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Wednesday, Aug. 31, 2016

Vanduser man experiences success in pool tournaments

Monday, June 20, 2005

Clay Graviett of Vanduser plays a game of pool.
VANDUSER - Clay Graviett knows how tough it is to qualify for the American Poolplayers Association national tournament.

He, with varying team members, has participated in the national competition in Las Vegas every year since 2001, with the exception of 2002.

"It's so hard to get to go to Vegas," he said. "You have to win a single elimination tournament at Cape, and you have to do four or five matches (in the tournament) to qualify."

And it's not just excelling in the tournament, with teams competing from throughout Southern Illinois, Arkansas and Southeast Missouri, that is important. To even be able to play on that board, pool teams have to participate in league play year round, and win their division and playoffs first.

But Graviett's team, the Claybirds, did just that. And at the American Poolplayers Association local team championship tournament June 3 through 5 at the A.C. Brase Arena Building in Cape Girardeau, they placed first in their bracket.

This win also qualified them for one of five spots the Cape event could fill to play in the national tournament.

The seven other members of the Claybirds who will be competing in Las Vegas this year are: Gary Owens, Bobby Penrod, Glen Bentley, Curtis Causey, Travis Glueck, Tony Belt and Andy Johnson. Some of these members were on the team that won third place last year in Las Vegas.

Graviett is captain the Claybirds, who participate in APA league play on Wednesday night.

They also play in pool tournaments Friday nights at Vanduser, where Graviett's family opened a pool hall, Claybirds Billiards, three years ago.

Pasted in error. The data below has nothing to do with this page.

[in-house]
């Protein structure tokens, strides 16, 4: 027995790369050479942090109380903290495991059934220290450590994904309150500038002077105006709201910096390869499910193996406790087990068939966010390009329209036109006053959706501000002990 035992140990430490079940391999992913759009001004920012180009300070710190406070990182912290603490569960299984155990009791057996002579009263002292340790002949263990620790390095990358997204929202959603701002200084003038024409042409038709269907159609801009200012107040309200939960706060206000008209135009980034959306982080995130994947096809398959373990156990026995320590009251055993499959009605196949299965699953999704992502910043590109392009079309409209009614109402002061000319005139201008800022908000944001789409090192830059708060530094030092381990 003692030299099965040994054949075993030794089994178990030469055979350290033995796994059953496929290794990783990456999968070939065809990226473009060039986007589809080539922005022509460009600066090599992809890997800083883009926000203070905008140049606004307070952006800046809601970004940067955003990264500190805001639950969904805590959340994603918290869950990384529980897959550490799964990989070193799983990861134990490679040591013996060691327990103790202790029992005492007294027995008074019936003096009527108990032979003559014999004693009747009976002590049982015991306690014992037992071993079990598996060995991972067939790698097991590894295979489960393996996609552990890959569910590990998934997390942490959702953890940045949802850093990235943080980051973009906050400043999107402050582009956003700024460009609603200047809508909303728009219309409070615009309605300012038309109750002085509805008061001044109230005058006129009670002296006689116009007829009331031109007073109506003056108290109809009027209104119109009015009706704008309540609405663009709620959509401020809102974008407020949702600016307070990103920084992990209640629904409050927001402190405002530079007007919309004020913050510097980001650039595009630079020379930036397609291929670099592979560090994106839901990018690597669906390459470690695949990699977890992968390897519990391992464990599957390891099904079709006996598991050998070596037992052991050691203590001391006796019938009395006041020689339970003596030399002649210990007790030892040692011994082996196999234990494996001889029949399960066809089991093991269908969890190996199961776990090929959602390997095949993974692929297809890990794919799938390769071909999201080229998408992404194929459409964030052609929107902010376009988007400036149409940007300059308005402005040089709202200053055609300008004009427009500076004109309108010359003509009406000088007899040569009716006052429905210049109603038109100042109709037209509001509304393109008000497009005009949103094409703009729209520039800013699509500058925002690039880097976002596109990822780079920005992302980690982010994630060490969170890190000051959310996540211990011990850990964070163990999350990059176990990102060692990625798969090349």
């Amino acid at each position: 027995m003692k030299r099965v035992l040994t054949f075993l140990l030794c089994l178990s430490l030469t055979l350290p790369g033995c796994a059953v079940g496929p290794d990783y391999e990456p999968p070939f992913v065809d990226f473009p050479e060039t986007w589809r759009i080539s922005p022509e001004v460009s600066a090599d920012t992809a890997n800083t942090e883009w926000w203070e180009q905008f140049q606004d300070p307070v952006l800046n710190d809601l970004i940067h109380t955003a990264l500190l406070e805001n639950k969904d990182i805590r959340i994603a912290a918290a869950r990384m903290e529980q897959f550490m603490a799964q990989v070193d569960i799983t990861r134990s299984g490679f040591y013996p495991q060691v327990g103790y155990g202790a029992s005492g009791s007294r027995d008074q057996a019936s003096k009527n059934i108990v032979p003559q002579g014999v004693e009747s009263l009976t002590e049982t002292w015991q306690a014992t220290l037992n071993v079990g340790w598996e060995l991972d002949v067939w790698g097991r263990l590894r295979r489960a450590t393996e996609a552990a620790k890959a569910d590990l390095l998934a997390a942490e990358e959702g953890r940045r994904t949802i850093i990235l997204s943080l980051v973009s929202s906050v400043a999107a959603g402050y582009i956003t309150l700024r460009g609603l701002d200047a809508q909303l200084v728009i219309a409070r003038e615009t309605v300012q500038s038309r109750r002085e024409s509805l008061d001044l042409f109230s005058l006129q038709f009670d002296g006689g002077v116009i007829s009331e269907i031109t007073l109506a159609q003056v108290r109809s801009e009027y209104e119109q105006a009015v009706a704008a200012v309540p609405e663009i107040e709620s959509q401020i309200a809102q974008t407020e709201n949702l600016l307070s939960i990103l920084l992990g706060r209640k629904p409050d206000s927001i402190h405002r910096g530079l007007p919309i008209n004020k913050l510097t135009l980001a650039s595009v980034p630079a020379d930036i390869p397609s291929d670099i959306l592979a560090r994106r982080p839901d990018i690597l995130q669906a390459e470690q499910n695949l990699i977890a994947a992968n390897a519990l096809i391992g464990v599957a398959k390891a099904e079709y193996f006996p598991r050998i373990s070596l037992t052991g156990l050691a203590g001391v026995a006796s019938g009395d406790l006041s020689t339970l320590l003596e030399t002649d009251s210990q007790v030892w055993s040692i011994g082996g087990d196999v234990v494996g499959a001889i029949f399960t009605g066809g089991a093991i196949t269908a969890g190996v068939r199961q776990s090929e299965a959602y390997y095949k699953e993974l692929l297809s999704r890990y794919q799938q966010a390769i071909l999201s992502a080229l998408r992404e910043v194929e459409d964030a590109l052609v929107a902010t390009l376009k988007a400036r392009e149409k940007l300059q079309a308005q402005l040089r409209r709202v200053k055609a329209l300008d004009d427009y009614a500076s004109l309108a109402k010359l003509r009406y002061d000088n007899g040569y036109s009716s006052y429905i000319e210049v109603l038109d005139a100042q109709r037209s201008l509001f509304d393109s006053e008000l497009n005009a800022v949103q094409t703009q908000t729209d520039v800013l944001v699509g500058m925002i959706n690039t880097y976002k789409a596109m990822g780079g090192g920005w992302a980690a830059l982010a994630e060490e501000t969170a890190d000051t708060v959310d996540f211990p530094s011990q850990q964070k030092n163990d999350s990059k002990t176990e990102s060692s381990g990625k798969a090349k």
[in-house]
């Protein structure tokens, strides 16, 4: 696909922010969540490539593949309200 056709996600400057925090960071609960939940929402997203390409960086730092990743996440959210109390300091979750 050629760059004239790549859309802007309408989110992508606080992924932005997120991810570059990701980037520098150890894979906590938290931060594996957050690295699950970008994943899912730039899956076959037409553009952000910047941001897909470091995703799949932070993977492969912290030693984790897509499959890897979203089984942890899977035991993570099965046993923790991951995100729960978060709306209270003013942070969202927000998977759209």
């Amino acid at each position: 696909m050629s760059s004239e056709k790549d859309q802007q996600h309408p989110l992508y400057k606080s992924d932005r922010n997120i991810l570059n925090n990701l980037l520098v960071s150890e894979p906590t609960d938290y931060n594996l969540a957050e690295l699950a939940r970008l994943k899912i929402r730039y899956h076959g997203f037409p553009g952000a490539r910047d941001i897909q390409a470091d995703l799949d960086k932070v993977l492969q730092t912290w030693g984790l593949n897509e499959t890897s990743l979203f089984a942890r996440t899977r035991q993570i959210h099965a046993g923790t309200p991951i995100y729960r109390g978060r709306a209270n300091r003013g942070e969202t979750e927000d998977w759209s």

In eight-ball, the game they play, players are assigned a skill rating from two to seven. "Whenever you play a match, you send your scores in," he said. "It goes into a computer and the computer rates you by performance."

Graviett is a seven. While it is good to be high, it also has some disadvantages. "It's a handicap," he said.

A combination of five of the eight players make up a team, whose total skill rating can't exceed 23.

When a team's numbers get high, it gets more and more difficult to play by the 23 rule - so teams have to split up.

But that can be a good thing.

"They want players to go on and form more teams, resulting in a bigger league," Graviett said.

For Graviett, choosing this combination is all about strategy.

"You don't play the same players every time because you are trying to match up the players on another team," Graviett said. "That's why you have eight to make a total of 23."

Just as other sports such as basketball and baseball, the best team doesn't always win in billiards, Graviett noted. That's why it is so important to pick a winning combination of five players, matching their ratings to those of the other team.

Playing pool started as a family past time for Graviett, who learned from his father. "My dad and I got involved in 1993, playing with some friends of ours in Cape," he said.

They played there until about three years ago, when the family opened their pool hall and a closer league was formed.

In fact, half of their team that won the national tournament in 2001 was family. The group won $25,000 for their accomplishment, which was split amongst the eight members.

And Graviett himself dominates when playing billiards. In April, he attended the singles tournament and won fifth place in the single elimination event, hosting players from all over the United States and Canada.

While Graviett admitted he plays to compete, it's more than just that. It's a hobby, and a social event. "It's something that friends and family can get out and do together and have a good time."